March 6, 2024

Dall Sheep

One of the most fun species of wildlife to spot on our Alaska trips are the Dall sheep. They live in several of the areas we visit, including the Kenai Mountains, the Chugach Mountains and the Alaska Range and Denali National Park area, as well as many other mountainous regions of Alaska. They prefer dry, mountain country and favor areas with open alpine ridges, meadows and steep slopes with rugged “escape terrain.” They feed and rest in the mountain and meadow areas and use the steep slopes as escape routes to evade predators, such as wolves, and as birthing areas in late May and early June.

One Dall sheep resting on a craggy mountain slope

These herbivorous animals can grow up to 300 pounds and eat grasses, lichen, moss and other plants depending on their exact location within the state. While both females and males grow horns, females (known as ewes) grow shorter, more slender and only slightly curved horns, while the males generally grow much larger and more curved horns over the course of their life. Horns grow steadily over spring, summer and fall but stop growing when food is less abundant in the winter. This growth pattern results in a pattern of rings called annuli and can help wildlife biologists determine age. Male Dall sheep are also known for their horn clashing which is a means of establishing dominance order; these clashes occur most frequently during mating season.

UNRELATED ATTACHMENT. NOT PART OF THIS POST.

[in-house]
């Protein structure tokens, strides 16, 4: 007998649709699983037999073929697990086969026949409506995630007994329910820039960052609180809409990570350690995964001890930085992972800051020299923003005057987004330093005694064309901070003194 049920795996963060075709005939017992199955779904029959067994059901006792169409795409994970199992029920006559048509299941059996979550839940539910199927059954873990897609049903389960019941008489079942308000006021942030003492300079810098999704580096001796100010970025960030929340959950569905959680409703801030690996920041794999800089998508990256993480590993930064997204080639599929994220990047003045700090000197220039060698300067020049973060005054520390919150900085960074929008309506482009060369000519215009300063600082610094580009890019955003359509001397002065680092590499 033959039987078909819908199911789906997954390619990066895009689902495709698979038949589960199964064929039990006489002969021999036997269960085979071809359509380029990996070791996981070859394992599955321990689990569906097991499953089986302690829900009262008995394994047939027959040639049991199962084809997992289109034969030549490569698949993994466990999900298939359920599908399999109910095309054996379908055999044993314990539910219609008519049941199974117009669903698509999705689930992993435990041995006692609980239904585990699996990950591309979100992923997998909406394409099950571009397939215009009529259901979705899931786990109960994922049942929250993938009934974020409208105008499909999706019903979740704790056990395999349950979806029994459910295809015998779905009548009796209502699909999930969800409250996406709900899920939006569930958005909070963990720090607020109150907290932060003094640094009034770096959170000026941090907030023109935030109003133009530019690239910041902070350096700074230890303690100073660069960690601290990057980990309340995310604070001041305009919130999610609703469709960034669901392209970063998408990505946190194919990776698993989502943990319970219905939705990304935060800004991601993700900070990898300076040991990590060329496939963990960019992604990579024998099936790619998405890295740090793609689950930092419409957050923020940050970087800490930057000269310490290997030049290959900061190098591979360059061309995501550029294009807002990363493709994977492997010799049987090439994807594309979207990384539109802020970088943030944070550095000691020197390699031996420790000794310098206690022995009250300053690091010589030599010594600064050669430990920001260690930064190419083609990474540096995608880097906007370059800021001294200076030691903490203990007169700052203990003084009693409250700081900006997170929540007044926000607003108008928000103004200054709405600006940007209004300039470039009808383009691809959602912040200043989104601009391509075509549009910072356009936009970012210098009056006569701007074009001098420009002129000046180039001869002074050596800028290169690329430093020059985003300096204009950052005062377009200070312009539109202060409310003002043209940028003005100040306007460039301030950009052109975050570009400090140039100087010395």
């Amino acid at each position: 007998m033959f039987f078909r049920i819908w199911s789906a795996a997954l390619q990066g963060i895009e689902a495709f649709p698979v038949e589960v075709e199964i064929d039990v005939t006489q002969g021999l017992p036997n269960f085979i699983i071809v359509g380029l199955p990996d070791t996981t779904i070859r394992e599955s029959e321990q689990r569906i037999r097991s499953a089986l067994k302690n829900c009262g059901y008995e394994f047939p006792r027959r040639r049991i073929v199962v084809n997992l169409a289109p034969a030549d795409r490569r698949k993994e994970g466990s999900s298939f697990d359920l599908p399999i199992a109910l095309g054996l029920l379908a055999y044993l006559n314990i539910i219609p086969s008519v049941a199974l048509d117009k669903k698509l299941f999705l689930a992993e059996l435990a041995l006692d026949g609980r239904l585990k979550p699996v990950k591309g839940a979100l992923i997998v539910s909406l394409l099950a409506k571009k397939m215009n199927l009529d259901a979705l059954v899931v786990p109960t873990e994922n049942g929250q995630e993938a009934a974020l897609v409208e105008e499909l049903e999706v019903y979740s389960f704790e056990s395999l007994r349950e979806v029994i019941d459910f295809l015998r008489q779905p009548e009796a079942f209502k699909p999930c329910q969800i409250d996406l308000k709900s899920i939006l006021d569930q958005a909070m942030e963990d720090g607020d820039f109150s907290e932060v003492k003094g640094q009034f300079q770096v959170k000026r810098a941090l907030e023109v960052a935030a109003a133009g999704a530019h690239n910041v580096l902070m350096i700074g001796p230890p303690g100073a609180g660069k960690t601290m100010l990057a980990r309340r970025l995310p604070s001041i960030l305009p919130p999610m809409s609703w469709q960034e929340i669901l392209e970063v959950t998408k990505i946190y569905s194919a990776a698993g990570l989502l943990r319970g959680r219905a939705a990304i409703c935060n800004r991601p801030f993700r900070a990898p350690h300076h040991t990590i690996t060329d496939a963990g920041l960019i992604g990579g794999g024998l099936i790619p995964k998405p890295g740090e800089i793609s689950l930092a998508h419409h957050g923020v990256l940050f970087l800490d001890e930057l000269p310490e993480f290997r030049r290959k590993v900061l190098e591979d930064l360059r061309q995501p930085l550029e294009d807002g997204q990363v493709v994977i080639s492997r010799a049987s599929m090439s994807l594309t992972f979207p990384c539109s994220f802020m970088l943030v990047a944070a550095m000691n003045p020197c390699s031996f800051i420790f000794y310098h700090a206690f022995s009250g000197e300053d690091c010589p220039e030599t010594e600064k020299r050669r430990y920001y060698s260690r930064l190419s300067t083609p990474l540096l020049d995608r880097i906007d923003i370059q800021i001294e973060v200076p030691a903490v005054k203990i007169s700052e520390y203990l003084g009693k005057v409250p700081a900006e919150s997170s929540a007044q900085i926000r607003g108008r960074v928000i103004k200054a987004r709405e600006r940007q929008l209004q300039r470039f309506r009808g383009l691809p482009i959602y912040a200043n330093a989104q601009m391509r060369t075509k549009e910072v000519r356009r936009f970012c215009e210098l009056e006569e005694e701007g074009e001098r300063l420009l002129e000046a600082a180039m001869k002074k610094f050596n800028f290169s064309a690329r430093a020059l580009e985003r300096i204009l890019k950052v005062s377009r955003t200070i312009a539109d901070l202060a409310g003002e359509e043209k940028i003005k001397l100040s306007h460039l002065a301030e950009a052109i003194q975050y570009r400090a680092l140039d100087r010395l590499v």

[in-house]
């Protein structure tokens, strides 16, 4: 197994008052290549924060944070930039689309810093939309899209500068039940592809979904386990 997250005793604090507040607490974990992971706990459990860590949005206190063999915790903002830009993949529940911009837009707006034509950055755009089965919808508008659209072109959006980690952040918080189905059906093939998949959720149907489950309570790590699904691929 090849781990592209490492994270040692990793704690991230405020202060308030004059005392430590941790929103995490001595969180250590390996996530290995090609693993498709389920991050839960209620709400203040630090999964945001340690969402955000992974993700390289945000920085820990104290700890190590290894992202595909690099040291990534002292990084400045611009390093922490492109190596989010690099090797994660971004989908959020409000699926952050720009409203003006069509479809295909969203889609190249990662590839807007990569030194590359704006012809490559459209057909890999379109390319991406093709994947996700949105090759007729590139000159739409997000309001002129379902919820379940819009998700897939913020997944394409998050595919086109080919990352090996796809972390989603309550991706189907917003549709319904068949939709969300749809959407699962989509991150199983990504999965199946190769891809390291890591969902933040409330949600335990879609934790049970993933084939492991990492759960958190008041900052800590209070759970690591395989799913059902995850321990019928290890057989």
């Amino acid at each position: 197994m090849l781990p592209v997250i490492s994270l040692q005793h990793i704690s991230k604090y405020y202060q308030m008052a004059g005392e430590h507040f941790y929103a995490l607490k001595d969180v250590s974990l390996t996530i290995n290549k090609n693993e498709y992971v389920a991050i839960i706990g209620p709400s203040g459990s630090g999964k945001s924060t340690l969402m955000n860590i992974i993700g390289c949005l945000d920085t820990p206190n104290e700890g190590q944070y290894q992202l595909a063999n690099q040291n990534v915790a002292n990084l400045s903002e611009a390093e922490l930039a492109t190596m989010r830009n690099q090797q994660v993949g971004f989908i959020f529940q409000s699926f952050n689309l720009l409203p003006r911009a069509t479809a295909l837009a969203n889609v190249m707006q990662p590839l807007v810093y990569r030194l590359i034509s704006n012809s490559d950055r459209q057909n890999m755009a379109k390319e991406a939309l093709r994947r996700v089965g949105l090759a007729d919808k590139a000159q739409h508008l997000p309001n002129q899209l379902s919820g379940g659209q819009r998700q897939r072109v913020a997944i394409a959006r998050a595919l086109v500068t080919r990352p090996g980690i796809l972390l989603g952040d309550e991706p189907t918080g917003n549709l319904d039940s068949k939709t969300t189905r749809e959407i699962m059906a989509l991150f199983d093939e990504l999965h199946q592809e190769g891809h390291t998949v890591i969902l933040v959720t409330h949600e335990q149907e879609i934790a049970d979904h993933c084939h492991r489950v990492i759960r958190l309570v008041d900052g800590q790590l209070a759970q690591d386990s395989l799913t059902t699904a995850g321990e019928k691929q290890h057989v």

A family of Dall Sheep with a lamb

The Dall sheep population in Alaska is generally considered to be healthy but does fluctuate from year to year depending on predator population size (this includes brown bear, wolf, coyote, golden eagle, and wolverine populations) and severity of winter weather. More mild winters tend to lead to a larger Dall sheep population, while severe winter weather including especially deep snow leads to a smaller population and fewer lambs the following spring.

A family of Dall Sheep near the roots of a spruce tree

Wildlife viewing, including spotting Dall sheep, abounds on all of our trips and packages! And while we can’t guarantee you’ll see any specific species, all of our knowledge and experience does guarantee that you’ll have tons of opportunities to spot wildlife on your trip with us. Contact us today to find out more about wildlife viewing on your trip to Alaska.

Find out more about this remarkable species by visiting the Alaska Department of Fish and Game website and the National Park Service website.